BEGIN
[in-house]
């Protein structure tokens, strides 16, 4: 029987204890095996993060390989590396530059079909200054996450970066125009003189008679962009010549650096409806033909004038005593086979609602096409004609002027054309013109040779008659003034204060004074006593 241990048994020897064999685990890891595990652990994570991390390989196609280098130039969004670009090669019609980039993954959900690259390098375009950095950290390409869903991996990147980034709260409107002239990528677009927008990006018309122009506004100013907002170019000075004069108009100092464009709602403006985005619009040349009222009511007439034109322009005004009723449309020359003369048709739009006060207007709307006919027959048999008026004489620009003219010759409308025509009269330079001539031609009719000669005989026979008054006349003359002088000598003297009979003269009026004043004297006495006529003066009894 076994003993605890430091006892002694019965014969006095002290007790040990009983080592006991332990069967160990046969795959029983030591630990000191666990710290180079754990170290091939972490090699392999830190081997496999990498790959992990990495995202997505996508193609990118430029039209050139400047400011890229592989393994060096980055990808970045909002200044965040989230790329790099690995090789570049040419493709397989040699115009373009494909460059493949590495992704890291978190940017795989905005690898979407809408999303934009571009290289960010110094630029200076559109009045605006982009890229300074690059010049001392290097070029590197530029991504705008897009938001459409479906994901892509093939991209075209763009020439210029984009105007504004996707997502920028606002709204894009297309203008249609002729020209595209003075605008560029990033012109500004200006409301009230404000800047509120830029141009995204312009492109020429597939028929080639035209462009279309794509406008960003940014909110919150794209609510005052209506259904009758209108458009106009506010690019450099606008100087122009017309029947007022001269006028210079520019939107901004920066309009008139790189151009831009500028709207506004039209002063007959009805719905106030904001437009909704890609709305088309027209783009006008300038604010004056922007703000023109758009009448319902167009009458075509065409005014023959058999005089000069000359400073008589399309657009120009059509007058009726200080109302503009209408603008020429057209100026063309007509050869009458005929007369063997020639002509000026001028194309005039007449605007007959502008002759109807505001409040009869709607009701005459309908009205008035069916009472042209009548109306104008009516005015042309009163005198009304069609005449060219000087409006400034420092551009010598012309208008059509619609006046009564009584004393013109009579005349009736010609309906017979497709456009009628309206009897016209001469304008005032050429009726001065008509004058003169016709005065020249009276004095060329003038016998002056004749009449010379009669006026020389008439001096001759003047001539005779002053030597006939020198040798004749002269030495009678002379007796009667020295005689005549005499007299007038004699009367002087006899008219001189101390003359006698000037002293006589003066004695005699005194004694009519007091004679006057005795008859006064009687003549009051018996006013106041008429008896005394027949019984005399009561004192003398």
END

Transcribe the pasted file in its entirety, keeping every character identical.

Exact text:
[in-house]
């Protein structure tokens, strides 16, 4: 029987204890095996993060390989590396530059079909200054996450970066125009003189008679962009010549650096409806033909004038005593086979609602096409004609002027054309013109040779008659003034204060004074006593 241990048994020897064999685990890891595990652990994570991390390989196609280098130039969004670009090669019609980039993954959900690259390098375009950095950290390409869903991996990147980034709260409107002239990528677009927008990006018309122009506004100013907002170019000075004069108009100092464009709602403006985005619009040349009222009511007439034109322009005004009723449309020359003369048709739009006060207007709307006919027959048999008026004489620009003219010759409308025509009269330079001539031609009719000669005989026979008054006349003359002088000598003297009979003269009026004043004297006495006529003066009894 076994003993605890430091006892002694019965014969006095002290007790040990009983080592006991332990069967160990046969795959029983030591630990000191666990710290180079754990170290091939972490090699392999830190081997496999990498790959992990990495995202997505996508193609990118430029039209050139400047400011890229592989393994060096980055990808970045909002200044965040989230790329790099690995090789570049040419493709397989040699115009373009494909460059493949590495992704890291978190940017795989905005690898979407809408999303934009571009290289960010110094630029200076559109009045605006982009890229300074690059010049001392290097070029590197530029991504705008897009938001459409479906994901892509093939991209075209763009020439210029984009105007504004996707997502920028606002709204894009297309203008249609002729020209595209003075605008560029990033012109500004200006409301009230404000800047509120830029141009995204312009492109020429597939028929080639035209462009279309794509406008960003940014909110919150794209609510005052209506259904009758209108458009106009506010690019450099606008100087122009017309029947007022001269006028210079520019939107901004920066309009008139790189151009831009500028709207506004039209002063007959009805719905106030904001437009909704890609709305088309027209783009006008300038604010004056922007703000023109758009009448319902167009009458075509065409005014023959058999005089000069000359400073008589399309657009120009059509007058009726200080109302503009209408603008020429057209100026063309007509050869009458005929007369063997020639002509000026001028194309005039007449605007007959502008002759109807505001409040009869709607009701005459309908009205008035069916009472042209009548109306104008009516005015042309009163005198009304069609005449060219000087409006400034420092551009010598012309208008059509619609006046009564009584004393013109009579005349009736010609309906017979497709456009009628309206009897016209001469304008005032050429009726001065008509004058003169016709005065020249009276004095060329003038016998002056004749009449010379009669006026020389008439001096001759003047001539005779002053030597006939020198040798004749002269030495009678002379007796009667020295005689005549005499007299007038004699009367002087006899008219001189101390003359006698000037002293006589003066004695005699005194004694009519007091004679006057005795008859006064009687003549009051018996006013106041008429008896005394027949019984005399009561004192003398």